Great Camas

White Great Camas; aka,
Leichtlin's Indian Quamash


"These silver-white stars, shining out from between
Their long-pointed foliage of emerald green."

-Harriet Emma Burton,
1833

   

Camassia leichtlinii grows two to four feet tall, occasionaly to five feet inclusive of a mature flower spike. Leichtlin's great camas is the most strongly ornamental within the genus. There are color variations including white, cream, purple, or smoky blue, all with yellow anthers. Ours is the white, C. leichtlinii ssp leichtlinii 'Alba.'

Great CamasIt blooms spring, in May for us, but potentially at any point from late April to June. It has a pyramidal raceme of small bright starflowers atop a tall stem that rises above a tall narrow grassy clump.

The buds of the raceme open first at the bottom & work their way upward, so the flower lasts nearly a full month. The blooms are widely separated on the raceme so not super-showy, but extremely pleasant. A double-form called 'Semiplena' is much showier.

All camassias are native to North America. This species grows from British Columbia to northern California on the west side of the Cascades & the Sierras, most commonly in mountain meadows.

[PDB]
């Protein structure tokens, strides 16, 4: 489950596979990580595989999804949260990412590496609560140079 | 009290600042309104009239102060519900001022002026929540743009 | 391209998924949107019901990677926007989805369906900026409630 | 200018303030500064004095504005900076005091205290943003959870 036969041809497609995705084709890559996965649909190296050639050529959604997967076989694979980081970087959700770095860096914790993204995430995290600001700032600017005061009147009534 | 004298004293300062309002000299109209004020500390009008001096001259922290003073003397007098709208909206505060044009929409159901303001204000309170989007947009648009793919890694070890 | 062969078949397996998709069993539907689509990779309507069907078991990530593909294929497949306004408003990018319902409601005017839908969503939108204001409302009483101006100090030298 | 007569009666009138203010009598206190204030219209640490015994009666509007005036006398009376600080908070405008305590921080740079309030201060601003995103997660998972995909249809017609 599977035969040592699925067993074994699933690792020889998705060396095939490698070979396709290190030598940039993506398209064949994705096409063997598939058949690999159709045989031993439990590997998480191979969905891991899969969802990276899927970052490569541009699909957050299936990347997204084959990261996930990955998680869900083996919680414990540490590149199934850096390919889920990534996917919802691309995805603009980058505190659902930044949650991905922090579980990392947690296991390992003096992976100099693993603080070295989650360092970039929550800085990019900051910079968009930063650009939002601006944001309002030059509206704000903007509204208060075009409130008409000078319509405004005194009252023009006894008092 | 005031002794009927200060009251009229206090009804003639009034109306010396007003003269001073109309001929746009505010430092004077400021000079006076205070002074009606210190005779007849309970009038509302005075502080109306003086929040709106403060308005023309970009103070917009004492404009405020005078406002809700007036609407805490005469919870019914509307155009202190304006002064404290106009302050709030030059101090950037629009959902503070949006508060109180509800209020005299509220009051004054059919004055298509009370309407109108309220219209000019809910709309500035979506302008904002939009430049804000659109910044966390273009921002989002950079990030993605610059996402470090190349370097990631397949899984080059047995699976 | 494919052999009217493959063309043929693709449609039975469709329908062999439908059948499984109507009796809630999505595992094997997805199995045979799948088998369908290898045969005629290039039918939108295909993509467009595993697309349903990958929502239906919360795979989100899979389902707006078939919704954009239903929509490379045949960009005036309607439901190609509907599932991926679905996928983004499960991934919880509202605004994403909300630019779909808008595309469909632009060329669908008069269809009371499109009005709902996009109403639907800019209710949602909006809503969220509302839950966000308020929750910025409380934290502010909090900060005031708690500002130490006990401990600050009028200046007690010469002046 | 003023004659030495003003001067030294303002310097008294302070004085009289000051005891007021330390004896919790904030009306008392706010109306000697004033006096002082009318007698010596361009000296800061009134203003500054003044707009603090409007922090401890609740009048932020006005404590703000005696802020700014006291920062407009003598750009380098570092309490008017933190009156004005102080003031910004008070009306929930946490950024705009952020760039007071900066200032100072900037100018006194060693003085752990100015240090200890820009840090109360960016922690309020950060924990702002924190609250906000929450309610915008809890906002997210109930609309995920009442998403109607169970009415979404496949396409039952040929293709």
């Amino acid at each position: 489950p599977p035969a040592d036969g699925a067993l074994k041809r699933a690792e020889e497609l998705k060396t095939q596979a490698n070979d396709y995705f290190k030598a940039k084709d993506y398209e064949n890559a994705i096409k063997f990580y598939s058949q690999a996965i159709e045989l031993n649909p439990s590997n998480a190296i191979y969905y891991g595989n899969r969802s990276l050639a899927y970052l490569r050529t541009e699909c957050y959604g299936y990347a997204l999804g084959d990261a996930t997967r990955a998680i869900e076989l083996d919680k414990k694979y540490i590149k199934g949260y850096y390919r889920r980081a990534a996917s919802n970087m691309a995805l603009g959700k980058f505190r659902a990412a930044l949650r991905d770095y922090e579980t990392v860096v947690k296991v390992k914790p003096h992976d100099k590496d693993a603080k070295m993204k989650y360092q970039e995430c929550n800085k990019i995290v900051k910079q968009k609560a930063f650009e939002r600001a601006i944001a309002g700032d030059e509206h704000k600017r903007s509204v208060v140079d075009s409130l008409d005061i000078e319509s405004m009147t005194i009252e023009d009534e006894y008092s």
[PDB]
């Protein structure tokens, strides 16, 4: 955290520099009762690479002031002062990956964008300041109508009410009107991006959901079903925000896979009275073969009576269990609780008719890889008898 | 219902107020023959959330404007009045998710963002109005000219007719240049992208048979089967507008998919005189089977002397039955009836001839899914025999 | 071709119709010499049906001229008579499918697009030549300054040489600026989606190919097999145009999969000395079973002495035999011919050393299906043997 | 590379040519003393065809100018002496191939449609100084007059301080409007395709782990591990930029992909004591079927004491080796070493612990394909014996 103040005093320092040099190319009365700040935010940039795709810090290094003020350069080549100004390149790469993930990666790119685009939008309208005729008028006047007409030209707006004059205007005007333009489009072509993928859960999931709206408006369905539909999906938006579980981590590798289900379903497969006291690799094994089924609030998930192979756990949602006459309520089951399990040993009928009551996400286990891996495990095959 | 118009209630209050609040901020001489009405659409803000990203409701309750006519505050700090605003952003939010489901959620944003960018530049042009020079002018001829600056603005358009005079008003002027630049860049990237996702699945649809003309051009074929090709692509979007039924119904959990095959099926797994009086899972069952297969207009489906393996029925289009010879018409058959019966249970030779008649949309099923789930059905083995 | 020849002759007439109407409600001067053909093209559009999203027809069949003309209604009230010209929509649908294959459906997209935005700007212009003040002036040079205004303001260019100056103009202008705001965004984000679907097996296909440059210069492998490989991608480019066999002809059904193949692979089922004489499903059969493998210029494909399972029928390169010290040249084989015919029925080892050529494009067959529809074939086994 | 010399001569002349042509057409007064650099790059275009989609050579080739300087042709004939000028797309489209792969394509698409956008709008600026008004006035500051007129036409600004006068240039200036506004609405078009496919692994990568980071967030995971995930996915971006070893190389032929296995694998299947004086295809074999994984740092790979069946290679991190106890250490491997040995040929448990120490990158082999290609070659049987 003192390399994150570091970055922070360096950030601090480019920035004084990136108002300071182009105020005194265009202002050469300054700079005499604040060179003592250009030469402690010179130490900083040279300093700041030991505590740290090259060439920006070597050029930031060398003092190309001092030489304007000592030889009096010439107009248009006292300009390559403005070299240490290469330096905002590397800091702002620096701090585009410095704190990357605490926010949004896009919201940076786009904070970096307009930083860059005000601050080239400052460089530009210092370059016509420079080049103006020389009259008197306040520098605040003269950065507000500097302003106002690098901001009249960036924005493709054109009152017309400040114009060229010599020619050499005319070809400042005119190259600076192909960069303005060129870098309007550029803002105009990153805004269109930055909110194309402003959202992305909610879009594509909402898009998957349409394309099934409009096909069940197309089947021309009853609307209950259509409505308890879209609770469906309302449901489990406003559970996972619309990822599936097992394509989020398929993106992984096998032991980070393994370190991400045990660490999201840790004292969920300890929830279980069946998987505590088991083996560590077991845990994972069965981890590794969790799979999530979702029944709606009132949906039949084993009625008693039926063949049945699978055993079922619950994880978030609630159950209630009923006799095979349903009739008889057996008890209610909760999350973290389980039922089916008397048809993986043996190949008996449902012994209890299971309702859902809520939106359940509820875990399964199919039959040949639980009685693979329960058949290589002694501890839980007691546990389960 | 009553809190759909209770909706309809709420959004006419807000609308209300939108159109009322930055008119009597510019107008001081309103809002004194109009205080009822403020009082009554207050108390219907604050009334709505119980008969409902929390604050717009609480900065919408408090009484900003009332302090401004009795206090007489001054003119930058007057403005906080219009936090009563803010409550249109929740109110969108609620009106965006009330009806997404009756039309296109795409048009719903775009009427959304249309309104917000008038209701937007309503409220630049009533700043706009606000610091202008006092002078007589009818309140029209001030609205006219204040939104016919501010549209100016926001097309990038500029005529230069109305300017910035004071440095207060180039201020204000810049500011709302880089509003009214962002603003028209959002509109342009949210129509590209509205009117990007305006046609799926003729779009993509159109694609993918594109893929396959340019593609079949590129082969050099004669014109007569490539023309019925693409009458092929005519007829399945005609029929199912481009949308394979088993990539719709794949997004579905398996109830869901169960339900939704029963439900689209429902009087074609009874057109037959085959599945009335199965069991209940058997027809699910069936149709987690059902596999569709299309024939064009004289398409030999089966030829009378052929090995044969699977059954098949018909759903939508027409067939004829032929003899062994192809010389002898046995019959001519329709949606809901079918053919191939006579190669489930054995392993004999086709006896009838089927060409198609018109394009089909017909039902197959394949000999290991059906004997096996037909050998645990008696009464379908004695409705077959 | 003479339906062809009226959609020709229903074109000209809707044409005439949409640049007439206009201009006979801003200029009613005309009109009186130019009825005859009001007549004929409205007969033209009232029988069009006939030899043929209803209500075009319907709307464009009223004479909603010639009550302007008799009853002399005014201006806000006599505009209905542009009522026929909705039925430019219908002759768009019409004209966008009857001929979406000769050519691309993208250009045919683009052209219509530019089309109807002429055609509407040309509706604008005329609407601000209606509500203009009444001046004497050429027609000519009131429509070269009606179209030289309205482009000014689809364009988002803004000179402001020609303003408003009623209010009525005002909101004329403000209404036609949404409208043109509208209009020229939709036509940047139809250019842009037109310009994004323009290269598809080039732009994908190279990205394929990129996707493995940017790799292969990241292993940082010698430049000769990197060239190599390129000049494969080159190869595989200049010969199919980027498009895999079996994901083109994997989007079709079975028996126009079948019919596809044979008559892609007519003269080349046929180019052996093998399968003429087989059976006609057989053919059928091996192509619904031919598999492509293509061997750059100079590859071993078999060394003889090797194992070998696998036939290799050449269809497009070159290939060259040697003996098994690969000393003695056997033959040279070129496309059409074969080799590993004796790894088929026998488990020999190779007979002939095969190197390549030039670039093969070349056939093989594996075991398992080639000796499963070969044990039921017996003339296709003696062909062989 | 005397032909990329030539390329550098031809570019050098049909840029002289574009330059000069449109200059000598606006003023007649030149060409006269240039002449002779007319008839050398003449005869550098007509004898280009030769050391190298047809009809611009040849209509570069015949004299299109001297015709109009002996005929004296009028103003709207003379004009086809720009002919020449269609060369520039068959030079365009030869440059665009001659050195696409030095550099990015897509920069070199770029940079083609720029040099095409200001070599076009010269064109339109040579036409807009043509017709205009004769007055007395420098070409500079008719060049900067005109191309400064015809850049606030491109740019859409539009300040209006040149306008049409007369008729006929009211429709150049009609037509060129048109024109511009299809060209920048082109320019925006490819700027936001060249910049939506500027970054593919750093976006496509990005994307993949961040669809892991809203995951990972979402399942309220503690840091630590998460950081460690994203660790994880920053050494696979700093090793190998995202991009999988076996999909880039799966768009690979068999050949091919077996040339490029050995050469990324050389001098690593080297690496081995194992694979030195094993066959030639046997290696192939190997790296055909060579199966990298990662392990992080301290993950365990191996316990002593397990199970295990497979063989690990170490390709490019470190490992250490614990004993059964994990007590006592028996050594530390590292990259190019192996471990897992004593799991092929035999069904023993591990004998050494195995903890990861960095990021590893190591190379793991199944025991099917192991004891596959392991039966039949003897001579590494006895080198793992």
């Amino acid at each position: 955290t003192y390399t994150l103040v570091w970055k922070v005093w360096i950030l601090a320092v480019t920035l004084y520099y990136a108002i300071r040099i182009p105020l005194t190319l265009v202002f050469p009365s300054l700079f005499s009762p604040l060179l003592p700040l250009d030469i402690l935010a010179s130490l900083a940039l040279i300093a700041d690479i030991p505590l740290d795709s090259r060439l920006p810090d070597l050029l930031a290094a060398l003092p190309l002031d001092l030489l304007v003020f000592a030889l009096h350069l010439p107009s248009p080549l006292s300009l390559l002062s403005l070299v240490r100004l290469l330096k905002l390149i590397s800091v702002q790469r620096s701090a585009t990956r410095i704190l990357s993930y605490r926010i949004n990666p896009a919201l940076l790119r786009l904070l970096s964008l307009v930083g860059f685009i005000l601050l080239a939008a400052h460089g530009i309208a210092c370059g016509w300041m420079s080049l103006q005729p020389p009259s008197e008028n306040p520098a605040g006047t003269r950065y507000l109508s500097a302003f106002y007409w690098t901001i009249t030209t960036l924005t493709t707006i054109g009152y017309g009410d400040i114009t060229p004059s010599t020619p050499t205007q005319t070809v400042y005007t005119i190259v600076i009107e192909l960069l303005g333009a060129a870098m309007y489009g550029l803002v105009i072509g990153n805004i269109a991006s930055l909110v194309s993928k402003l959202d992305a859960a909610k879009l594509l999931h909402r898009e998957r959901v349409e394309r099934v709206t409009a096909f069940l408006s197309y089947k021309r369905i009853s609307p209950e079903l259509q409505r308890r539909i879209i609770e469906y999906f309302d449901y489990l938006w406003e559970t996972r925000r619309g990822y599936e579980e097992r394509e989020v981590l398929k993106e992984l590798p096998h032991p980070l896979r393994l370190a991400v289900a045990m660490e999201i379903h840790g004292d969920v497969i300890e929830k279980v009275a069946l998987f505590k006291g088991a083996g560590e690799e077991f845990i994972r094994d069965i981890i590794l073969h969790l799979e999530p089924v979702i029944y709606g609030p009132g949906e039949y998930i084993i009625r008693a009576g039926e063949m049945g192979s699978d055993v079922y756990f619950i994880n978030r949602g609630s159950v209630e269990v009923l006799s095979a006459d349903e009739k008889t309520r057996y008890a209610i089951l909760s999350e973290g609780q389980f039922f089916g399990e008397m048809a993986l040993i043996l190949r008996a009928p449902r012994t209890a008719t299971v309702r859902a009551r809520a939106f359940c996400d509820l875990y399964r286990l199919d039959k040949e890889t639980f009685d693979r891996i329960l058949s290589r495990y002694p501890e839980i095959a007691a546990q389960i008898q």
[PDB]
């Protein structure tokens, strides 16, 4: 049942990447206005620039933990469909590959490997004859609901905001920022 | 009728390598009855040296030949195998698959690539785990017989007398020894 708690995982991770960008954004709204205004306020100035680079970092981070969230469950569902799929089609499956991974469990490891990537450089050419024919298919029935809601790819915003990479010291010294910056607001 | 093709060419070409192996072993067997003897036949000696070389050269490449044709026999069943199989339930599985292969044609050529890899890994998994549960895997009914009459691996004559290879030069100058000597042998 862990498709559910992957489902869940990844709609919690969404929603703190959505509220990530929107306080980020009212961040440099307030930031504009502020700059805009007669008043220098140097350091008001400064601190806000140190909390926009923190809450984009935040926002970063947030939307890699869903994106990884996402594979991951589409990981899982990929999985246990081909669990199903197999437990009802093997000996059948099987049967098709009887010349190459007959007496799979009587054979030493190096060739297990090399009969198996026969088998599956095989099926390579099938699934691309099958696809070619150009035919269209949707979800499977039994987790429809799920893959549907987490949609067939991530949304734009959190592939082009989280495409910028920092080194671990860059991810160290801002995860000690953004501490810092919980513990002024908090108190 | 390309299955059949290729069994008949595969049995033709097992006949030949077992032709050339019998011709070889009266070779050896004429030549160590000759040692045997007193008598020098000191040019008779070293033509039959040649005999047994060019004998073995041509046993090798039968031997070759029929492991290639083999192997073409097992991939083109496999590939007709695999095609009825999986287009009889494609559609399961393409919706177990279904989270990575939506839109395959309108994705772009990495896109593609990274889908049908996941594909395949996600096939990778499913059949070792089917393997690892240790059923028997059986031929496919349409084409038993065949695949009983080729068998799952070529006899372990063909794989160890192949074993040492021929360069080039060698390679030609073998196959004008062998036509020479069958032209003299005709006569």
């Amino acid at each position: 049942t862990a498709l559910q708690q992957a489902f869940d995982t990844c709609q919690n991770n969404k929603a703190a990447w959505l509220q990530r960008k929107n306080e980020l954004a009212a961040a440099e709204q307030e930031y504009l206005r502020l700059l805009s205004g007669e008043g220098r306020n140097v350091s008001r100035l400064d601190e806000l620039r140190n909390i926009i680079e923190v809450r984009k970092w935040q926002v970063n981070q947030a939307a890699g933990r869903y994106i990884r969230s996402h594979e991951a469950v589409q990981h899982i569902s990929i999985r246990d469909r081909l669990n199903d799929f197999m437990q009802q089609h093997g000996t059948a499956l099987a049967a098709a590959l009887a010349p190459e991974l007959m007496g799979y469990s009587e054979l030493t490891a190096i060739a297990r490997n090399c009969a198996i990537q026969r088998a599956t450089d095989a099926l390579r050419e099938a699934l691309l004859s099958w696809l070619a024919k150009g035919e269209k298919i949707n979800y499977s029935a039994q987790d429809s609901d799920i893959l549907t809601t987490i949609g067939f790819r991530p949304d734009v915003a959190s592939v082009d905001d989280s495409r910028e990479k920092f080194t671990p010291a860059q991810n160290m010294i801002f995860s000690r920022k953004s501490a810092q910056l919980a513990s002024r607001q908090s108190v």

Edible bulbs were harvested by the First Peoples of the Pacific Northwest, & were semi-cultivated in fields by aboriginal women. They don't make a good harvestable garden vegetable, however, because they reproduce too slowly.

Bulbs are best planted four to six inches deep in autumn, six inches apart, in drifts of a dozen or so. But even a single bulb producing its flower spike above foot-high groundcovers can provide a pleasing sparkle along a garden edge. They can also be grown from seeds, but won't bloom until the third or fourth year. They mix well with Darwin perennial tulips.

When flowers are spent, the strappy grassy clump of leaves will become rather untidy but will soon enough die back in early summer. Don't cut it back prematurely; wait until the leaves start to lose color, to insure the bulb is well-strengthened for the following year.

They'll settle for a little shade (as does ours) but prefer full sun, with rich acidic moderately moist spring followed by dry summer dormancy -- prairie or meadow conditions ideally. It is adaptable to zones 5 through 9, & if it likes where it finds itself growing, it will easily perennialize & perhaps naturalize & spread, requiring very little attention. Once established they should not be disrupted.

   



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